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Bridesmaids – The female-centric answer to The Hangover, the film aims to prove female-driven comedies can be every bit as disgusting and crass as those featuring dudes. An energetic cast, including Maya Rudolph, Kristen Wiig, Rose Byrne and serial scene-stealer (and now Emmy winner!) Melissa McCarthy collectively skewer the torturous trappings of wedding preparation in the occasionally hilarious romp. The Blu-ra/DVD/digital copy combo boasts commentary, deleted and extended scenes and a gag reel. Available on Blu-Ray and DVD starting today.

THE PHILMGUY’S DVD REVIEW: THOR; CONAN O’BRIEN CAN’T STOP

Breakfast at Tiffany’s Blu-ray – The 1961 romance featuring Audrey Hepburn in an iconic role in a movie that a lot of people adore but I sort of hate. Hepburn plays Holly Golightly, a socialite who wastes all her money on clothes and jewelry she can barely afford. She falls for her uptight upstairs neighbor (George Peppard). The extras are ported over from the DVD, and include commentary and several brief featurettes, including one that examines a racistly depicted Asian character in the movie.

Dumbo 70th Anniversary Edition Blu-ray – Re-watching the 1941 classic, I was stunned at how short the movie is, clocking in at barely more than an hour, as well as the harsh bleakness of the story and animation that occasionally dabbles in racist caricatures. All that said, Dumbo remains a charmer, although one you’ll definitely need to talk small kids through. The transfer is gorgeous, adding a vivid sheen to the formerly muddy movie. A deleted scene and song, commentary and a glance at the movie’s origins make up an adequate but uninspired set of extras.

THE PHILMGUY’S DVD REVIEW: X-MEN FIRST CLASS; HANNA

How to Make it in America: Season 1 Mark Wahlberg is back at it, executive producing an HBO series about ever-optimistic New Yorkers in suspended adolescence who try to crash the big time. Bryan Greenberg plays an unlucky-in-love department store worker who’s prodded by his ebullient best pal (Victor Rasuk) to engage in mostly unsuccessful moneymaking schemes. Eventually the guys, dead-on personality clones of E and Turtle from the Wahlberg-produced Entourage, edge closer toward a measure of success. Lake Bell, Eddie Kaye Thomas, Luis Guzman and Shannyn Sossamon make up an excellent cast, allowing the series to grab Entourage‘s baton. Deleted scenes and commentary tracks for all eight episodes are the most notable extras.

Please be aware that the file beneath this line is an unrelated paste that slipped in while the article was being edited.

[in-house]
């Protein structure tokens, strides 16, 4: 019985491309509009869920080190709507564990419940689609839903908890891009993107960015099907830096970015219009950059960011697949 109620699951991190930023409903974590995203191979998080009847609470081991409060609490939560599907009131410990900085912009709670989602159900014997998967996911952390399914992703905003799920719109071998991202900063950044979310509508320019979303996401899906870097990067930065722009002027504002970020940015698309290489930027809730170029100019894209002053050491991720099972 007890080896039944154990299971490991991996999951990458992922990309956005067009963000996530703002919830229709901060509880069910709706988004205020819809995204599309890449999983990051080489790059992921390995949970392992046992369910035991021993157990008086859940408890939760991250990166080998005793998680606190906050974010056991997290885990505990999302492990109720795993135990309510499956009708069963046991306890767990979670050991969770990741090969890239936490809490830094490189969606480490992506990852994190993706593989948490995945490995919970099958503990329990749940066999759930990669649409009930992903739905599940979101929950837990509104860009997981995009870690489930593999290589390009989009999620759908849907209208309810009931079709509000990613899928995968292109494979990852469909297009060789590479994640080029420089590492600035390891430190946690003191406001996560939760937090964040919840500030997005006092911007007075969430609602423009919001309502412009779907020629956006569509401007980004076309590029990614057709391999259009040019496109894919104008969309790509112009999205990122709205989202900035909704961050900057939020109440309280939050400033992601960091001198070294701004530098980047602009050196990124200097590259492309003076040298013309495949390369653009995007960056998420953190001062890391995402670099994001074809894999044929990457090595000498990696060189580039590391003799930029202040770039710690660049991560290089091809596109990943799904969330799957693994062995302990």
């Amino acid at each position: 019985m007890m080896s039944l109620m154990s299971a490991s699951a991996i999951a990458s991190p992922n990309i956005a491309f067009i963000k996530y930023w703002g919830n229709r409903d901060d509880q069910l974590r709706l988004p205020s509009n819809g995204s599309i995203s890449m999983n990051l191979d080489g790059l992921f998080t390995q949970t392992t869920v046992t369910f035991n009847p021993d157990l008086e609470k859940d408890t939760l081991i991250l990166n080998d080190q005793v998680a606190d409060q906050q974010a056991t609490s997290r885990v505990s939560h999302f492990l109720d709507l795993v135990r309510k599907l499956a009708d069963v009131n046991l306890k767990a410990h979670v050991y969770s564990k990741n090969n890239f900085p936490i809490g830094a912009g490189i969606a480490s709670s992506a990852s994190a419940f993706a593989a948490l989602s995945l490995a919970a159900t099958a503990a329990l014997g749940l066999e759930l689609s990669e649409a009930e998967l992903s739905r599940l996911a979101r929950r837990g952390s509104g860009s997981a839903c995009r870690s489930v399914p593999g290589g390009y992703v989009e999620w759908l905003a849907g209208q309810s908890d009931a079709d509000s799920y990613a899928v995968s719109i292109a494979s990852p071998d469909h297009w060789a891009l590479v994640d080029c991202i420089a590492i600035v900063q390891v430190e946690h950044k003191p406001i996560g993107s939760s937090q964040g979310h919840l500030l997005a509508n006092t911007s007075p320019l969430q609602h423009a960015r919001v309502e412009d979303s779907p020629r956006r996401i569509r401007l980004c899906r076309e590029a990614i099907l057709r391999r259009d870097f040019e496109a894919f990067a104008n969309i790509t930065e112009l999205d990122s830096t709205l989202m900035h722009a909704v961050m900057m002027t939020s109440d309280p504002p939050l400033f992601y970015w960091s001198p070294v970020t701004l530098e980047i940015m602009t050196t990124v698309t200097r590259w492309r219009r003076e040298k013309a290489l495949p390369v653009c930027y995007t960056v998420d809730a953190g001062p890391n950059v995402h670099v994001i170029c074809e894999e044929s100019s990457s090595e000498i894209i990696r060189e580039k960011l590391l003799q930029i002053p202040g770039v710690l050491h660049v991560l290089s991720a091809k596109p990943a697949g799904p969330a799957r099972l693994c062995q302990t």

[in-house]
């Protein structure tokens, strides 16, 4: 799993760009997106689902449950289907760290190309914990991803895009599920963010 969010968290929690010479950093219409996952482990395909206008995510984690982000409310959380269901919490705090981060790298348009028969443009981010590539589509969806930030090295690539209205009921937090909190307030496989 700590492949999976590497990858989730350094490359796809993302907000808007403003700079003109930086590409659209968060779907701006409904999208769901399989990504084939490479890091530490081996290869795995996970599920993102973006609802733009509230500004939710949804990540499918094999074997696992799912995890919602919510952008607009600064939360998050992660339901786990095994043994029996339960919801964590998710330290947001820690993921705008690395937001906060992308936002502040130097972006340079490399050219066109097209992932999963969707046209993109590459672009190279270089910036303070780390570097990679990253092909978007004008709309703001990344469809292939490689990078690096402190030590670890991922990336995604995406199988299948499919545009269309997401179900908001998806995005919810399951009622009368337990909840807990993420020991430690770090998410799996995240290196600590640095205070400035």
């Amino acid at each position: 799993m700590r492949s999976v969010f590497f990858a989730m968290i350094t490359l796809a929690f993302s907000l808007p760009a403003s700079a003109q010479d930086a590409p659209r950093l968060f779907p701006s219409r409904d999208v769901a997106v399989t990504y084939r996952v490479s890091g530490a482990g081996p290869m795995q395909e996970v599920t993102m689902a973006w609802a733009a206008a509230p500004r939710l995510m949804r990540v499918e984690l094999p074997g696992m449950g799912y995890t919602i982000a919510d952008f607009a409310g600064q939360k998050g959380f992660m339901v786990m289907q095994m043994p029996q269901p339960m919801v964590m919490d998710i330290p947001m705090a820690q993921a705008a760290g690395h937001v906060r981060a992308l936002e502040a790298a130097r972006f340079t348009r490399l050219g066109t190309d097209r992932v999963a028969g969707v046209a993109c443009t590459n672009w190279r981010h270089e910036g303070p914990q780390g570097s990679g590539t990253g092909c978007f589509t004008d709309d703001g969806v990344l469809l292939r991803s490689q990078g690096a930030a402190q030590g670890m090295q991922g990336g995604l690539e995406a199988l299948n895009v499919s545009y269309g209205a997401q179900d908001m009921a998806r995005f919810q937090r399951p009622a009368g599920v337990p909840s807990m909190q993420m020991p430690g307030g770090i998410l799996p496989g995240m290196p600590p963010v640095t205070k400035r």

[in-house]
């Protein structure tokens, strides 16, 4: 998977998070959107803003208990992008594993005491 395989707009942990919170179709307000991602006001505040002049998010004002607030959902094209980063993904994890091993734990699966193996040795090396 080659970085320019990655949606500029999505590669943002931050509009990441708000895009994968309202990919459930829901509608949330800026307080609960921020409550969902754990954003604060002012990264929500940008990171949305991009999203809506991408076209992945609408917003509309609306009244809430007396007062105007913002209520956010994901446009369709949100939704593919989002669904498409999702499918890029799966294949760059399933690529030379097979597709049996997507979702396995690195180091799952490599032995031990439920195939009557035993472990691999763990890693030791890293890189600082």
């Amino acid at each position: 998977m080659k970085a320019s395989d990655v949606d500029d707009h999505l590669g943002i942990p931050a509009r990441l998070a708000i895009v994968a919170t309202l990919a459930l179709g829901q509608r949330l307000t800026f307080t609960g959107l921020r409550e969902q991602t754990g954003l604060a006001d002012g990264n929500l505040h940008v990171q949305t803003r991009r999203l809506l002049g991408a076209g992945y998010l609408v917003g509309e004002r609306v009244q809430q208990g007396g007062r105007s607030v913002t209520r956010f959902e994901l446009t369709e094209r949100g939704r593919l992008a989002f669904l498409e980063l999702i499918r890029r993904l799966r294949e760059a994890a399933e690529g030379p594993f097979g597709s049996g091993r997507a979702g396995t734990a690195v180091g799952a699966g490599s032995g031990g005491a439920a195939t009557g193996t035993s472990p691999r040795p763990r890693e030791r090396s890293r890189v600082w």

THE PHILMGUY’S DVD REVIEW: PROM; THE BEAVER

Hung: Season 2 Thomas Jane stars as a divorced man who moonlights as an awkward male prostitute in this low-key but delightful HBO sitcom. Jane’s underplayed, aw shucks attitude goes far in making the character likable, which is crucial because his pal and madam (Jane Adams) can be grating. She faces competition this season in the form of a life coach (Rebecca Creskoff) who edges in on her business. Anne Heche is also solid as Jane’s ex. The set is endowed with commentaries from writers and producers, as well as deleted scenes.

Lego Star Wars: The Padawan Menace – Ready for your head to spin? The 22-minute movie is based on the video game, which is based on the Lego set that’s based on the films. As far as game-based, direct-to-video flicks go, this one is top-of-the-line. Meaning, it’s possible to watch it without falling asleep or needing to resort to playing Angry Birds on your phone. The kid-pandering film is about a young Jedi trainee who stows away with Yoda on a quest to battle the evil Sith. The film is packaged with a little Lego toy, and bonus features on the disc include a pair of “Star Wars in 2 Minutes” shorts, which pantomime the story in sped-up fashion via whimsical comedy, as well as two additional 5-minute shorts.

THE PHILMGUY’S DVD REVIEW: GOSSIP GIRL SEASON 4; THE GREATEST MOVIE EVER SOLD

The Others Blu-ray – The criminally overlooked 2001 horror film stars a top-of-her-game Nicole Kidman as a widow in a British isle after World War II. She and her kids are troubled by supernatural visions and sounds. Steady tension and drama build up throughout the story, leading up to an excellent twist. A behind-the-scenes featurette, a look at the truth behind a disease featured in the movie and a profile of the director fill out the extras.

The Tempest Julie Taymor (Titus, Across the Universe) retells the Shakespeare comedy with visual flair and the bizarre yet oddly appropriate casting choice of Russell Brand as the jester Trinculo. Helen Mirren grabs most of the screentime as Prospera, a sorceress who causes a storm that wrecks a ship on her island. Like the play, the movie is pure out-of-control wackiness that struggles to remain cohesive. The well-preserved dialogue is the main star of the show. Taymor’s commentary and Brand’s rehearsal footage are the most notable extras.

THE PHILMGUY’S DVD REVIEW: THE BANG BANG CLUB; SOMETHING BORROWED

Star Wars: The Complete Saga Blu-ray George Lucas‘ six-film sci-fi series makes its long-awaited debut on Blu-ray. Purists beware — Lucas and his tech wizards have continued to tinker with the digital effects and sound — but on the whole, these are the best-looking, most cohesive versions of the movies on the market. It’s just a shame that the films’ voluminous extras don’t include the original versions of each film. The supplements included are jaw-dropping, though: Cast and crew interviews, deleted and extended scenes, commentary tracks, spoofs and an exhaustive look at the creation of the special effects.

Phil’s novel, Stormin’ Mormon, is available as a Kindle book for $1.

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